Interestingly, the amount of melanin we have (and therefore the colour of our skin) directly affects the amount of Vitamin D that we can produce, with fairer skins able to produce greater quantities in shorter timeframes.
The great news is that, armed with this knowledge, we can significantly enhance our health and wellbeing through increased rates of Vitamin D consumption / production.
Read on for some of the benefits that can be enjoyed when we increase our levels of the sunshine vitamin.
- Improved metabolism and bone strength. Vitamin D is perhaps most widely recognised for its influence on our metabolism and calcium regulation. Vitamin D balances calcium levels in our bodies and adequate levels of the sunshine vitamin are essential in supporting effective absorption calcium. Without adequate levels of Vitamin D, the intestine absorbs just 10 to 15 per cent of dietary calcium, thus making it a powerful ally in aiding against osteoporosis and other degenerative bone diseases. Studies have also demonstrated the ability of Vitamin D to support a balanced metabolism; with one 12 week supplementation study delivering a seven per cent reduction in body fat. Similarly, low levels have been linked to metabolic syndrome, which is a precursor to type 2 diabetes. Other studies have demonstrated improvements in muscle strength and physical performance.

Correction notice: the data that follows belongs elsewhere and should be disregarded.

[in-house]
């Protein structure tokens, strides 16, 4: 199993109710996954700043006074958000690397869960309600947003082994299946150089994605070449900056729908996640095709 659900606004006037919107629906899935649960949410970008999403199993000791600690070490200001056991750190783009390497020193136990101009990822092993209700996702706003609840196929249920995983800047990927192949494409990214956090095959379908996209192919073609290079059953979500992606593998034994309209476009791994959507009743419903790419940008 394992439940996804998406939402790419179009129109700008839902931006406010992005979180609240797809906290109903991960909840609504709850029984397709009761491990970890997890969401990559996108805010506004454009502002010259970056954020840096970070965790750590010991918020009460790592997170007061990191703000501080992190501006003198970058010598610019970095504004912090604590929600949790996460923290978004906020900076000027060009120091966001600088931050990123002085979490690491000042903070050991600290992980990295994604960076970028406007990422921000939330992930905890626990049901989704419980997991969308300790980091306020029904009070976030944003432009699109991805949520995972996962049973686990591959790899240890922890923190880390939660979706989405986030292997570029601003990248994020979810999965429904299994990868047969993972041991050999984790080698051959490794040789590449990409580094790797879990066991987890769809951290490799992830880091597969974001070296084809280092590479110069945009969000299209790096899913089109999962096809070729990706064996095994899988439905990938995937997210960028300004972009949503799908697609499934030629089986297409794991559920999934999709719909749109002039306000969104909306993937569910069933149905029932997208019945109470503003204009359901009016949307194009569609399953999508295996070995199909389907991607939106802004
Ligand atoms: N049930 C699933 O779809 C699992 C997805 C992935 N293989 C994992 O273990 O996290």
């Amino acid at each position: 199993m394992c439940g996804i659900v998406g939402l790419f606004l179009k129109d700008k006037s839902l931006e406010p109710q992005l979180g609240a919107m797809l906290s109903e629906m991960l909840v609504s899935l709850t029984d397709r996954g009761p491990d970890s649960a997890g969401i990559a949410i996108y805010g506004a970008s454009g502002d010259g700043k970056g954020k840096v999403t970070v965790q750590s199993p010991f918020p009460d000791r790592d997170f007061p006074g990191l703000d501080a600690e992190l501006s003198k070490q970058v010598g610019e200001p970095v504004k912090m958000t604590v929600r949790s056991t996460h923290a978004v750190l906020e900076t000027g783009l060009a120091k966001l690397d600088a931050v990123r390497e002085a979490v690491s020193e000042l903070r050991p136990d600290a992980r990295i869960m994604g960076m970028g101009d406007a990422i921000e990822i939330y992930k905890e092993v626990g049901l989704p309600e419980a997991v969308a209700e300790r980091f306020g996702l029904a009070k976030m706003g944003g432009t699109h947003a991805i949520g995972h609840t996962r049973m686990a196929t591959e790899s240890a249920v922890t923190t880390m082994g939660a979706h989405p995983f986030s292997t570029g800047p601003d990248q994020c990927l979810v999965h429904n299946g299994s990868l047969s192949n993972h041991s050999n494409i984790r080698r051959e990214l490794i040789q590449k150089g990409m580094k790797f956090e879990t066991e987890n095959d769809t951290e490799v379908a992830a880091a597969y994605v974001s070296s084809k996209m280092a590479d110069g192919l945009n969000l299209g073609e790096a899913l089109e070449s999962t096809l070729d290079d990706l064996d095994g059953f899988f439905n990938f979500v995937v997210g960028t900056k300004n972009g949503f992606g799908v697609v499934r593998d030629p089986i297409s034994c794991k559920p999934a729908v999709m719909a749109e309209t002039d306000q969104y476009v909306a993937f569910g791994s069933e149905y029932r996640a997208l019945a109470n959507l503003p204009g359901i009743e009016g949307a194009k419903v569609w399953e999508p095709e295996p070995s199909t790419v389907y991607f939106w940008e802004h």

- Illness / disease prevention. Through its ability to promote cellular growth and improve differentiation, Vitamin D has firmly established itself as a potent inhibitor of cancers; particularly colon, prostate, breast, pancreatic and ovarian cancers. Amazingly, this vitamin also seems to be able to kill and prevent growth of cancer cells by up to 50 per cent! Vitamin D plays an integral role in balancing our immune system and is a fabulous preventative for autoimmune conditions including Multiple Sclerosis, Parkinson’s disease, inflammatory bowel disorders and autoimmune thyroid problems. If ever you have felt your energy and moods slump in the depths of winter … you may have experienced a vitamin D deficiency. Lack of exposure to sunshine has been linked with significantly greater instances of depression (14%), while Seasonal Affective Disorder (SAD) is linked with a lack of daylight and results in people feeling moody and lethargic.